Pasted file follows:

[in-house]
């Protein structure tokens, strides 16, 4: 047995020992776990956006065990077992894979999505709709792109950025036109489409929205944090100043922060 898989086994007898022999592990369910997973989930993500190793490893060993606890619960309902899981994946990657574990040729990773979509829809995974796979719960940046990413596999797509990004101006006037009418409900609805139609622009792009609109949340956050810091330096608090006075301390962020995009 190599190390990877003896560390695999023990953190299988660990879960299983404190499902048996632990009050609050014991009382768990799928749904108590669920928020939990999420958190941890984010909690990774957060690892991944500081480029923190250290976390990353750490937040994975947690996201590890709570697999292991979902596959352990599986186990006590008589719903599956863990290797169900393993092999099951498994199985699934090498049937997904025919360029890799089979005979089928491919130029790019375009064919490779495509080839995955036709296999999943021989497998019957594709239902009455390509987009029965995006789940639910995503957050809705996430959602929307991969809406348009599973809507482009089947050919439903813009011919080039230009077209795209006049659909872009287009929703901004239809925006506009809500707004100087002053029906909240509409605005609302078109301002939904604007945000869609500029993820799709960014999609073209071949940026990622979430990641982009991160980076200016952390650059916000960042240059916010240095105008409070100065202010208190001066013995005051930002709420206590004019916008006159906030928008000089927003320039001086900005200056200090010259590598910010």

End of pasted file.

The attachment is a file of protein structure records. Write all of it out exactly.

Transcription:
[in-house]
């Protein structure tokens, strides 16, 4: 047995020992776990956006065990077992894979999505709709792109950025036109489409929205944090100043922060 898989086994007898022999592990369910997973989930993500190793490893060993606890619960309902899981994946990657574990040729990773979509829809995974796979719960940046990413596999797509990004101006006037009418409900609805139609622009792009609109949340956050810091330096608090006075301390962020995009 190599190390990877003896560390695999023990953190299988660990879960299983404190499902048996632990009050609050014991009382768990799928749904108590669920928020939990999420958190941890984010909690990774957060690892991944500081480029923190250290976390990353750490937040994975947690996201590890709570697999292991979902596959352990599986186990006590008589719903599956863990290797169900393993092999099951498994199985699934090498049937997904025919360029890799089979005979089928491919130029790019375009064919490779495509080839995955036709296999999943021989497998019957594709239902009455390509987009029965995006789940639910995503957050809705996430959602929307991969809406348009599973809507482009089947050919439903813009011919080039230009077209795209006049659909872009287009929703901004239809925006506009809500707004100087002053029906909240509409605005609302078109301002939904604007945000869609500029993820799709960014999609073209071949940026990622979430990641982009991160980076200016952390650059916000960042240059916010240095105008409070100065202010208190001066013995005051930002709420206590004019916008006159906030928008000089927003320039001086900005200056200090010259590598910010």